Overt and latent HIV 1 and HTLV-I infection in cohorts of at high risk individuals in Argentina

Valter Lombardi, Manuel Gómez Carrillo, Maurizio Alimandi, Martha Boxaca, Paolo Rossi, Osvaldo Libonatti

Research output: Contribution to journalArticlepeer-review


We conducted a survey using serology and polymerase chain reaction assays to detect HIV 1 and/or HTLV-I antibodies and viral DNA, respectively, in 113 intravenous drug abusers and in 62 sexually active high risk individuals attending two Drug Addict Centres and a Centre for Venereal Diseases in Buenos Aires, Argentina. At the time of the survey 137 of these subjects were known to be HIV 1 seropositive but none of them was symptomatic. Serological tests for HTLV-I were found to be positive in 38 (21·7%) of the HIV1 positive individuals, whereas all of the 38 HIV 1 seronegative subjects were also seronegative for HTLV-I antibodies. Cene amplification assays carried out in blood sample DNA from the 38 HIV 1/HTLV-I seronegative individuals, revealed HIV1 DNA in six out of 28 intravenous drug abusers (21·5%). One subject (2·6%) was positive for both HIV 1 and HTLV-I DNA sequences, whereas four (10·5%) showed HTLV-I DNA only. To determine whether these individuals were infected with HTLV-I and/or HTLV-II, DNA samples were also amplified with HTLV-II specific primers and no evidence of HTLV-II infection was observed. None of the subjects seroconverted according to conventional serological tests during the 2 year follow-up period. The 10 seronegative subjects belonging to the sexual risk group were negative for both HIV1 and HTLV-I in polymerase chain reaction assays. We conclude that not only HIV 1, but also HTLV-I is a widely spread infection in intravenous drug abusers and sexually active high risk individuals in Argentina. The latter included homosexual and heterosexual males, and females with promiscuous behaviour or partners to HIV1 infected individuals. In addition, our data show that in the high risk HIV 1/HTLV-I seronegative population of intravenous drug abusers, some of them may show a dormant HIV 1 and/or HTLV-I infection, this latter being a virtually sporadic finding reported so far. The biological reasons for this latency and its possible implication are important issues that need to be further evaluated.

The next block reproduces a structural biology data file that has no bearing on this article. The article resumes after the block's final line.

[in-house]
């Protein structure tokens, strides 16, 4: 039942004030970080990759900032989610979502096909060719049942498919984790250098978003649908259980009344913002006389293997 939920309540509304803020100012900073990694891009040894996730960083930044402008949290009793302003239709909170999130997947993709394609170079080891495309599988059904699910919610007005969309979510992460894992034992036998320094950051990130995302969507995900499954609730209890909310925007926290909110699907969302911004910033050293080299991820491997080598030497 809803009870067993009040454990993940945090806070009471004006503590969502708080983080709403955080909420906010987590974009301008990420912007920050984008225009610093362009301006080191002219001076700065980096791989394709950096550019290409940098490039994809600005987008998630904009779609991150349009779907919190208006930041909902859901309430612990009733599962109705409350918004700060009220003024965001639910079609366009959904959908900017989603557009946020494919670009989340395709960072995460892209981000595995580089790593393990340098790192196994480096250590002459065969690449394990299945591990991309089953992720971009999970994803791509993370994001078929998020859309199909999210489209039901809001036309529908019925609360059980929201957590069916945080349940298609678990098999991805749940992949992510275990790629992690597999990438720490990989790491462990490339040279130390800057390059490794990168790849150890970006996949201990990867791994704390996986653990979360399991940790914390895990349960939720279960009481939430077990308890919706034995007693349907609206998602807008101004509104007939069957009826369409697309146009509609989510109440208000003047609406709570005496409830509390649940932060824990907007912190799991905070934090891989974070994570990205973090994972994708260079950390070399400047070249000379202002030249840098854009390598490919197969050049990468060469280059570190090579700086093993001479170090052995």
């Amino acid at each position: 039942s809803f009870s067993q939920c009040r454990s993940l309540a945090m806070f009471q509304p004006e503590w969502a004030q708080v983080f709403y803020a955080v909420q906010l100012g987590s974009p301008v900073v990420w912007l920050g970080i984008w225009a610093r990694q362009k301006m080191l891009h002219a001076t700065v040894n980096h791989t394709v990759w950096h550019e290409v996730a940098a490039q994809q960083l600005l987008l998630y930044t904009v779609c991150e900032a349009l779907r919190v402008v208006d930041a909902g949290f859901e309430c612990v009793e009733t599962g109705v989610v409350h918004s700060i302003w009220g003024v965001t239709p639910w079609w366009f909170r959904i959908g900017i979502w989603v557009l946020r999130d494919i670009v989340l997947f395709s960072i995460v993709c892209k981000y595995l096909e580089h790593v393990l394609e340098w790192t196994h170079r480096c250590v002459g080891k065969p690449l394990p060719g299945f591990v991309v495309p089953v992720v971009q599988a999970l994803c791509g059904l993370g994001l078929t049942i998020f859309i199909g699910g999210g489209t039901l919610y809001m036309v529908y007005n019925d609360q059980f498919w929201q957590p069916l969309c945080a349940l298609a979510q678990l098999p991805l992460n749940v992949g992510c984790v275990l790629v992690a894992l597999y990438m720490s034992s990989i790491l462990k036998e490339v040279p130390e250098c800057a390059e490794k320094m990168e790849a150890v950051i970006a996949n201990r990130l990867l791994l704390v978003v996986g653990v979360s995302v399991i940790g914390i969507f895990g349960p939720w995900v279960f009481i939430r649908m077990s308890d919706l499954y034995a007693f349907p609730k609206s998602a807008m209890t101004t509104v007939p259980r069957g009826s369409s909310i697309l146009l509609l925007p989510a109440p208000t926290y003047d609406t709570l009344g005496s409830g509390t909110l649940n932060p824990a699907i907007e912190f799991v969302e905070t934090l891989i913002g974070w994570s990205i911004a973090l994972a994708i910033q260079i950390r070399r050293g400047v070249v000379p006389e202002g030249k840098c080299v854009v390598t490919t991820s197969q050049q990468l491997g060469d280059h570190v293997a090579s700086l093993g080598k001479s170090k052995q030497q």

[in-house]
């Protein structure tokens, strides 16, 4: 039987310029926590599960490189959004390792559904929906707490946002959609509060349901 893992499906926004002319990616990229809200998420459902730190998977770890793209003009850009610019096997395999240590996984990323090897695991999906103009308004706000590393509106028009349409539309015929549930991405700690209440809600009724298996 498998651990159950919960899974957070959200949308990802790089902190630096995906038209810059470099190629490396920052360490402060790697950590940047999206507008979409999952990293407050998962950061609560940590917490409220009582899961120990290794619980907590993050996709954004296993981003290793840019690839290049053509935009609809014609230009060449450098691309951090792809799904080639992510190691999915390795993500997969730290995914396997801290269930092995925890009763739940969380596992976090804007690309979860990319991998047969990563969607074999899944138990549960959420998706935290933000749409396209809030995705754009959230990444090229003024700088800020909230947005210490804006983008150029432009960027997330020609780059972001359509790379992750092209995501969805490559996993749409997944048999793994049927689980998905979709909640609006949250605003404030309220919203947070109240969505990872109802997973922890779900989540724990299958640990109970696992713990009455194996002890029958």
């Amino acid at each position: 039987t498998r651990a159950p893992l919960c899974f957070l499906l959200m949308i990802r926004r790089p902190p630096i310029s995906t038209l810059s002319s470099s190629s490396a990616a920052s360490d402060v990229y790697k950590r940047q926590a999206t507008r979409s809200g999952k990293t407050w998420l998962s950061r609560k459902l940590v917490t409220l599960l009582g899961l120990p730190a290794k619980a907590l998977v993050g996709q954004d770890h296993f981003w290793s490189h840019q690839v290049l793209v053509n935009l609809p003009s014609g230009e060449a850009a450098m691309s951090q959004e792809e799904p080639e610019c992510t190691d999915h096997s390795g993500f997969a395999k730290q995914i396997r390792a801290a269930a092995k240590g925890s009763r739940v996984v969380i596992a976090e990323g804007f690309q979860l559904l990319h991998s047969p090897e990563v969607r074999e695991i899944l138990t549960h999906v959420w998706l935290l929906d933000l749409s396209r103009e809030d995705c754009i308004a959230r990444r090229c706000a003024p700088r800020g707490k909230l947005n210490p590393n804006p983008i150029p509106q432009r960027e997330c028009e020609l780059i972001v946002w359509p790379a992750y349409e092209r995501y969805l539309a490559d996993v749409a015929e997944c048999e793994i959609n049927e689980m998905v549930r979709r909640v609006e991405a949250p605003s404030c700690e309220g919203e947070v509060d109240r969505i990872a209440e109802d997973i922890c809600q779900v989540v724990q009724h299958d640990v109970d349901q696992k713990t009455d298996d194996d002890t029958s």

Original languageEnglish
Pages (from-to)409-417
Number of pages9
JournalMolecular and Cellular Probes
Issue number6
Publication statusPublished - 1991

ASJC Scopus subject areas

  • Cell Biology
  • Molecular Biology


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